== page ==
The class looks for opportunities to contribute to the larger community by volunteering in a well-organized, structured program. Support for a food bank, or Out-of-the-Cold program gives students a larger perspective on life, and plants seeds for future growth. The adage ‘think globally, act locally’ is reinforced in the life of the class.

The class play often draws on material from the Renaissance, and presents increasingly more challenges to the actors. Over the years all students are assigned a large role to provide them with a challenging acting opportunity.

Main Lesson Subjects

  • English composition, grammar, spelling, research papers, literature and drama
  • Class play
  • Geography of Europe and Africa, or the Americas (other topic in Grade 6)
  • The Renaissance, Reformation, Age of Exploration
  • Arthurian legends (1400-1700) (Grade 6 or 7)
  • Algebra, geometry, power, root
  • Physics, inorganic chemistry, astronomy, physiology
  • Perspective drawing

Skills Lessons

  • French, orchestra, eurythmy (a movement art), knitting (advanced), woodwork (carving, objects with moveable parts), physical education (circus arts, team sports), gardening, visual arts.

Grade 8

Grade 8 at TWS has a special quality, as it is the culmination of the Lower School years. Many students have spent 8 or more years together, and see this year as the pinnacle of their school years to-date.

History lessons focus on Revolutions mirror the turmoil and yearning for independence students are experiencing as they enter adolescence.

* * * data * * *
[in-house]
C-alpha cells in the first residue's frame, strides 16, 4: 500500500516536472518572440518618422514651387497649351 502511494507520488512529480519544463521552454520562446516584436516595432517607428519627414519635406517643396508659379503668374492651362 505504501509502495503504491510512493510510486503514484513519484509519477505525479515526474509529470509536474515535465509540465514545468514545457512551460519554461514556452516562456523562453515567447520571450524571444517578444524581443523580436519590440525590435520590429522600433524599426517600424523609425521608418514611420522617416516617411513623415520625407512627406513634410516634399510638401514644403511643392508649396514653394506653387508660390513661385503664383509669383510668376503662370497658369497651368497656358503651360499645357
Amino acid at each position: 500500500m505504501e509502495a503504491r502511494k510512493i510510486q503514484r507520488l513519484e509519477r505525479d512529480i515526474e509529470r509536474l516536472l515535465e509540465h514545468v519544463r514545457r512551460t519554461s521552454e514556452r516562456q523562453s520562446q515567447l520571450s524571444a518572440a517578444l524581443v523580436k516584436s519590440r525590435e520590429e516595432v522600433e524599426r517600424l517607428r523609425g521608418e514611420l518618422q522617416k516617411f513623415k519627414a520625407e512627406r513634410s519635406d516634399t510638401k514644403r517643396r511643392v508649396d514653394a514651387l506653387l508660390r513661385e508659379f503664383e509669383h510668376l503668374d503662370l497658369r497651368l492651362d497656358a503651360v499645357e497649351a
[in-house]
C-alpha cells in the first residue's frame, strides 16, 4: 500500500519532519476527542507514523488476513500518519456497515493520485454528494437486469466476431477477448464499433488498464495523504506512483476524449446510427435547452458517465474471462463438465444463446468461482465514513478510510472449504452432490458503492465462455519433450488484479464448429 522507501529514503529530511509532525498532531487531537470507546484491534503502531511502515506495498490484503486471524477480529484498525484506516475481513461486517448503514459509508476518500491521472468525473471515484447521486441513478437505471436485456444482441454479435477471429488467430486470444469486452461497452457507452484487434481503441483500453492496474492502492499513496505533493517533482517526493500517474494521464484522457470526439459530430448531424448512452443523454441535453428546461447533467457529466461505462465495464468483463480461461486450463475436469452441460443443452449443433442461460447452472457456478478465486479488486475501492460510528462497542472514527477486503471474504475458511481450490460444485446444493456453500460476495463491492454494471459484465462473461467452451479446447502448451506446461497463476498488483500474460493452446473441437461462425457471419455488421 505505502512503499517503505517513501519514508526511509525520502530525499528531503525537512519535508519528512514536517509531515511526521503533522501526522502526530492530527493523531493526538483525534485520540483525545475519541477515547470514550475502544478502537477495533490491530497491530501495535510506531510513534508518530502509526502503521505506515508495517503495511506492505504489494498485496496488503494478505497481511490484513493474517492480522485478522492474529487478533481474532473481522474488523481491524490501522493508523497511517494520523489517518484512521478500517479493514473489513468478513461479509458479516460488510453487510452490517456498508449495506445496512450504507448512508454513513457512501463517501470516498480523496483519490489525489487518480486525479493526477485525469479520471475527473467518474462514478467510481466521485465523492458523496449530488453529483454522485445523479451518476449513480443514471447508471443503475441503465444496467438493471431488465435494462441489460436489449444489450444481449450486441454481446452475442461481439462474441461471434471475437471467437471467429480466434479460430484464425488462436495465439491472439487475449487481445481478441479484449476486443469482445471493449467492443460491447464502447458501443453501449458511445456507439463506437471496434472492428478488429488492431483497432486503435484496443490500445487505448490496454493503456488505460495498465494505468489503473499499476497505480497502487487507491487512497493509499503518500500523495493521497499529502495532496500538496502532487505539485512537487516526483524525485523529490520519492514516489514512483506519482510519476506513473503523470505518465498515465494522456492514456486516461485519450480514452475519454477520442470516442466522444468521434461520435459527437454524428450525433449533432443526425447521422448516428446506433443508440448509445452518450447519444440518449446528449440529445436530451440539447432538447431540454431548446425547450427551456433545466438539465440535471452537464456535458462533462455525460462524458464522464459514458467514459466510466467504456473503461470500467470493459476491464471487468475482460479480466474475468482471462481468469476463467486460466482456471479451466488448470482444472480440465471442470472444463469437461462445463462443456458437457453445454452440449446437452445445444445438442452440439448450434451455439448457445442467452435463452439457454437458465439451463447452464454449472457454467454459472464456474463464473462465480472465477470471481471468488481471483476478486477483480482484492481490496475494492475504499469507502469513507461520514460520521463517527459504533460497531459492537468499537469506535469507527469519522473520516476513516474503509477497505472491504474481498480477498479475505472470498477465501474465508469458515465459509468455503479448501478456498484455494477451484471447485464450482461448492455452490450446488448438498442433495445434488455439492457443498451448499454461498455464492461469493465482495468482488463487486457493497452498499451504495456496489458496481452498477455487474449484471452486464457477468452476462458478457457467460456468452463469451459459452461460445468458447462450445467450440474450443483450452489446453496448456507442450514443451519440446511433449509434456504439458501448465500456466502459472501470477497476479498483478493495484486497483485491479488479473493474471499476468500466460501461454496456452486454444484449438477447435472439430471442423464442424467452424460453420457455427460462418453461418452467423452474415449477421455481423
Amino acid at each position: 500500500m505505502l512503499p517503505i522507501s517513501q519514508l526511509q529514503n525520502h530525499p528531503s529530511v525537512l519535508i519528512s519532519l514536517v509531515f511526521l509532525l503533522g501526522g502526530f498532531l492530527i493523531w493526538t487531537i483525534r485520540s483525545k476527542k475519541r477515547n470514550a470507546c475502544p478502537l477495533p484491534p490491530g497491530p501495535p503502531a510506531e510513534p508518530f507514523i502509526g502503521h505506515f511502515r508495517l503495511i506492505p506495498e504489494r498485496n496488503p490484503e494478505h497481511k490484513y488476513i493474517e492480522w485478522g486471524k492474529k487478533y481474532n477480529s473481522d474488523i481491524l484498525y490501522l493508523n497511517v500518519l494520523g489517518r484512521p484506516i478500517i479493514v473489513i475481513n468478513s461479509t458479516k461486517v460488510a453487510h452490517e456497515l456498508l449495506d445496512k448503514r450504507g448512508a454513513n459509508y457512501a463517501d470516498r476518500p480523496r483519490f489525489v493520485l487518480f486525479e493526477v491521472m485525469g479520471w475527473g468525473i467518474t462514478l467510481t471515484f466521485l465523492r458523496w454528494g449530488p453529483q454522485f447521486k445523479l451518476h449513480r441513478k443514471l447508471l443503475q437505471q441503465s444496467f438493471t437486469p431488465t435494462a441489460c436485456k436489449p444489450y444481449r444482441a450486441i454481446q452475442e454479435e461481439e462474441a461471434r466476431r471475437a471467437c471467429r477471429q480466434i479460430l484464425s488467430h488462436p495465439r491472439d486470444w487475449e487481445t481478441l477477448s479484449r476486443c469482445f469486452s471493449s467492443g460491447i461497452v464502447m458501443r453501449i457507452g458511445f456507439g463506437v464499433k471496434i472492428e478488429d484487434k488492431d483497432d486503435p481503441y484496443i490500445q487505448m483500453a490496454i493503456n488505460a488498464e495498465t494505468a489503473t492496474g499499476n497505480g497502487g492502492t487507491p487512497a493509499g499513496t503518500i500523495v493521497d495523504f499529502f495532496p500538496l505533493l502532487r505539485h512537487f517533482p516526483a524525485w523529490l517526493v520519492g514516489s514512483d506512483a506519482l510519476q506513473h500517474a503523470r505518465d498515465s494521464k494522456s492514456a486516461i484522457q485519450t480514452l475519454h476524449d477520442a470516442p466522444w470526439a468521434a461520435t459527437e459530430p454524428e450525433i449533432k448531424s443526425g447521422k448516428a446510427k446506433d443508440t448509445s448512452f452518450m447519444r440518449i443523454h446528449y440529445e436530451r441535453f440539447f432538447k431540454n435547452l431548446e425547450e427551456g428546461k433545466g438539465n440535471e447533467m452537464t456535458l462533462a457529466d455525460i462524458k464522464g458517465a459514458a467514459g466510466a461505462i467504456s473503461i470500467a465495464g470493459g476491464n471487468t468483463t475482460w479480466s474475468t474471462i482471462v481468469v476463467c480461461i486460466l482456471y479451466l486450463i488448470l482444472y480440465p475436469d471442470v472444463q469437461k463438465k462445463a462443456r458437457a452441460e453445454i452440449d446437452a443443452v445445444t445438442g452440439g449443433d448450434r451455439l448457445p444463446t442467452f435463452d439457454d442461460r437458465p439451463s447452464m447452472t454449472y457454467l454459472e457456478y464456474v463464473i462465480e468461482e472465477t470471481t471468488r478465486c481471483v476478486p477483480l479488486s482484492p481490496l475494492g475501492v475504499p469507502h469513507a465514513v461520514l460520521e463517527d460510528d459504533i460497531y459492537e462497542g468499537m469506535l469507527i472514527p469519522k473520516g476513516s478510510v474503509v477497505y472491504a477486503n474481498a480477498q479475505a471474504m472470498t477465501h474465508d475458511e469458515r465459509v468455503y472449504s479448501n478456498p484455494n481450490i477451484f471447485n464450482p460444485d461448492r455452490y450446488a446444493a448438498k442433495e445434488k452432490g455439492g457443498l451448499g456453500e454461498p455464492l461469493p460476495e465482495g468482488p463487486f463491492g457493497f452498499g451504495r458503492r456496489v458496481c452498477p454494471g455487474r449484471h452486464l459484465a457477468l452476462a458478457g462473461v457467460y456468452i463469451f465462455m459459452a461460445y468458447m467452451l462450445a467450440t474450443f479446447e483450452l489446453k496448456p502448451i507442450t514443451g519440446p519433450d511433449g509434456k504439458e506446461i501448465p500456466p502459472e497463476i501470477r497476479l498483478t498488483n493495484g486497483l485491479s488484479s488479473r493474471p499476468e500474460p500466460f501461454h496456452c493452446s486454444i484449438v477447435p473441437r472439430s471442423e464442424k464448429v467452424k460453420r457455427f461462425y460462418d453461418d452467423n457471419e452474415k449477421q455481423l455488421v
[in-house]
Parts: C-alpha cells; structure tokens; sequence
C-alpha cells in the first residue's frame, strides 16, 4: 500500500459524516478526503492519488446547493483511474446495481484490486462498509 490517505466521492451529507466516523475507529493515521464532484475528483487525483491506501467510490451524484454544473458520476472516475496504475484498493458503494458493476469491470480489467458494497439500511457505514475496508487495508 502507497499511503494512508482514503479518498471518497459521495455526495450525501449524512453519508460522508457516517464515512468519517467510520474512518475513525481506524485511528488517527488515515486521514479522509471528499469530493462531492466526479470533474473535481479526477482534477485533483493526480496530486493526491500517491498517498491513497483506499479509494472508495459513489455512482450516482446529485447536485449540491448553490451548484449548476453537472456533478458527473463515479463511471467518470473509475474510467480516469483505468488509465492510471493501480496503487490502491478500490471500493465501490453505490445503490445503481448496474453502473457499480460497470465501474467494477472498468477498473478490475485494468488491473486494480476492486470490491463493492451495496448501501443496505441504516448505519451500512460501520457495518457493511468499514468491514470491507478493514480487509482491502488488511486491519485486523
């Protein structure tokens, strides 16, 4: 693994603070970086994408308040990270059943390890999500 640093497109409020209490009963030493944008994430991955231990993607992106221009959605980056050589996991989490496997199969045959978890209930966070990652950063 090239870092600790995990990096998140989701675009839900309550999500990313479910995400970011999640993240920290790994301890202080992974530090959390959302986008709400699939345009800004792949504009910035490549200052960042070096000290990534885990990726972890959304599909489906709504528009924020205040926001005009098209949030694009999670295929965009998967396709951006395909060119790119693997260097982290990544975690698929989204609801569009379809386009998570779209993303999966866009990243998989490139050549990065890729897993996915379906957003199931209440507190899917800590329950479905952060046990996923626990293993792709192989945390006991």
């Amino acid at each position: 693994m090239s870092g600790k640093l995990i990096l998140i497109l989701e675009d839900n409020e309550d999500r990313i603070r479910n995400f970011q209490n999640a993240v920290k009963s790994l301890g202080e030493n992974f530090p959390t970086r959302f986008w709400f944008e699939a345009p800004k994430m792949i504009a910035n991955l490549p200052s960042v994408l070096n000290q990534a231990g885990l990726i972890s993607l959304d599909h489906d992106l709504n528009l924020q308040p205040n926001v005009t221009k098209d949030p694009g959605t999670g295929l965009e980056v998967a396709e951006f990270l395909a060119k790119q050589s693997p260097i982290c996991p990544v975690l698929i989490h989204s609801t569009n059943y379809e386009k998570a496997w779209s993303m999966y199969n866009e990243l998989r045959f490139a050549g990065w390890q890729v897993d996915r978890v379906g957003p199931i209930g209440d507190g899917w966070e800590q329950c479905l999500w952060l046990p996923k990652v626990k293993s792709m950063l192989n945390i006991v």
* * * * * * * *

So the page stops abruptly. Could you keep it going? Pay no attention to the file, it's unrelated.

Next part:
The Grade 8 project, a year-long independent study on a topic of the student’s choice, reflects the students’ status. Students are given a clearly defined process to conduct research and present it in correct academic form. They also present a model or visual presentation of the theme, make an oral presentation, and answer questions posed by classmates, teachers and parents.

High School open mic nights are open to Grade 8 students, as the ‘seniors’ of the Lower School.

The class play is another key marker of this year. The script, often written by a well-known playwright, challenges the students in their speech, acting and teamwork. Students support the work to prepare sets, props, costumes, make up, lights and backstage, and house management. The resulting production is enjoyed by other students, teachers, parents and community members.

The class trip is a key event, often involving a wilderness experience supported by guides. Most destinations involve nature activities, some with accompanying cultural experiences.

The final event of the year is the Grade 8 graduation. Students present a program of music, skits and thank-yous; the teacher presents diplomas with a word about each student. The graduation is attended by family, friends and other community members.

Main Lesson Subjects

  • English composition, grammar, literature
  • Geography: any parts of the world not covered in previous years
  • Canadian and American history, Industrial Revolution to modern history
  • Algebra, geometry
  • Meteorology, climatology, physics, organic chemistry, anatomy
  • Nutrition
  • Special Grade 8 Play production

Skills Lessons

  • French, orchestra, eurythmy (a movement art), handwork (machine-sewn garments), woodwork (stool), physical education, gardening, visual arts.